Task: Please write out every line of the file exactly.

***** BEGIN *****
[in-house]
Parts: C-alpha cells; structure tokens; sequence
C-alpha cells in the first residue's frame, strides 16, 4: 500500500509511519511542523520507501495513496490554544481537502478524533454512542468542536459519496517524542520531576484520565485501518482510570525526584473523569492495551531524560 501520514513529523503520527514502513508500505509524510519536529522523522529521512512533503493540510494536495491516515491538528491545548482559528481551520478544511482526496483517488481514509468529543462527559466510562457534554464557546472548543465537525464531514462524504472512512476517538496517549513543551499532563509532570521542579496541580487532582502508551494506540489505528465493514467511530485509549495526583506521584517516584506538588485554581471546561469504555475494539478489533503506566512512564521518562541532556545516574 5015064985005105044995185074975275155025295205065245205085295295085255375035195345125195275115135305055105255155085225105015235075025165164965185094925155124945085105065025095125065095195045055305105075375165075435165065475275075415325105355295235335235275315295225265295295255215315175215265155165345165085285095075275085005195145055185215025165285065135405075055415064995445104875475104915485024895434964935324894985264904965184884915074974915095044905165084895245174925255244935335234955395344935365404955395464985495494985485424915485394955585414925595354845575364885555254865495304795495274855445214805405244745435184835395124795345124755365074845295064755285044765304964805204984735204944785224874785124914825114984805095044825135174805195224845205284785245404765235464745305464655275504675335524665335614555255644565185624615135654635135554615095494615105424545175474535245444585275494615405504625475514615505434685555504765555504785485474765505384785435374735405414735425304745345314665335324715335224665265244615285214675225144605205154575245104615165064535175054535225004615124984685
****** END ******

[in-house]
Parts: C-alpha cells; structure tokens; sequence
C-alpha cells in the first residue's frame, strides 16, 4: 500500500509511519511542523520507501495513496490554544481537502478524533454512542468542536459519496517524542520531576484520565485501518482510570525526584473523569492495551531524560 501520514513529523503520527514502513508500505509524510519536529522523522529521512512533503493540510494536495491516515491538528491545548482559528481551520478544511482526496483517488481514509468529543462527559466510562457534554464557546472548543465537525464531514462524504472512512476517538496517549513543551499532563509532570521542579496541580487532582502508551494506540489505528465493514467511530485509549495526583506521584517516584506538588485554581471546561469504555475494539478489533503506566512512564521518562541532556545516574 5015064985005105044995185074975275155025295205065245205085295295085255375035195345125195275115135305055105255155085225105015235075025165164965185094925155124945085105065025095125065095195045055305105075375165075435165065475275075415325105355295235335235275315295225265295295255215315175215265155165345165085285095075275085005195145055185215025165285065135405075055415064995445104875475104915485024895434964935324894985264904965184884915074974915095044905165084895245174925255244935335234955395344935365404955395464985495494985485424915485394955585414925595354845575364885555254865495304795495274855445214805405244745435184835395124795345124755365074845295064755285044765304964805204984735204944785224874785124914825114984805095044825135174805195224845205284785245404765235464745305464655275504675335524665335614555255644565185624615135654635135554615095494615105424545175474535245444585275494615405504625475514615505434685555504765555504785485474765505384785435374735405414735425304745345314665335324715335224665265244615285214675225144605205154575245104615165064535175054535225004615124984685